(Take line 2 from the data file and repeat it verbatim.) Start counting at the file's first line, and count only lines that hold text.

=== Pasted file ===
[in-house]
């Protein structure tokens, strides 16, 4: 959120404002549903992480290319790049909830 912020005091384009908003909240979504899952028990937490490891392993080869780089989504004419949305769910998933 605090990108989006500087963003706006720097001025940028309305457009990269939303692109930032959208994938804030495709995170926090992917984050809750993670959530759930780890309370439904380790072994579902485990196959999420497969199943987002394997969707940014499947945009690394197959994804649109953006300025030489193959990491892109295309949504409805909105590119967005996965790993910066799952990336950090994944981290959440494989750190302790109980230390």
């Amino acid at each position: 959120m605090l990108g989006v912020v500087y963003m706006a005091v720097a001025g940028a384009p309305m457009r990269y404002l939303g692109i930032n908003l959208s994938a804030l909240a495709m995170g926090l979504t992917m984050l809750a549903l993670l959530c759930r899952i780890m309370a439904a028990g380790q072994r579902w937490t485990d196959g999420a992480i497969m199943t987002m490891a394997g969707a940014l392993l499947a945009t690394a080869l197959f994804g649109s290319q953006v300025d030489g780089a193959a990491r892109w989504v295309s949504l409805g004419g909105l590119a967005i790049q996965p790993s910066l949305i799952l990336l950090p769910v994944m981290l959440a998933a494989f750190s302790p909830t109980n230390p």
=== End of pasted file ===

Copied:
């Protein structure tokens, strides 16, 4: 959120404002549903992480290319790049909830 912020005091384009908003909240979504899952028990937490490891392993080869780089989504004419949305769910998933 605090990108989006500087963003706006720097001025940028309305457009990269939303692109930032959208994938804030495709995170926090992917984050809750993670959530759930780890309370439904380790072994579902485990196959999420497969199943987002394997969707940014499947945009690394197959994804649109953006300025030489193959990491892109295309949504409805909105590119967005996965790993910066799952990336950090994944981290959440494989750190302790109980230390």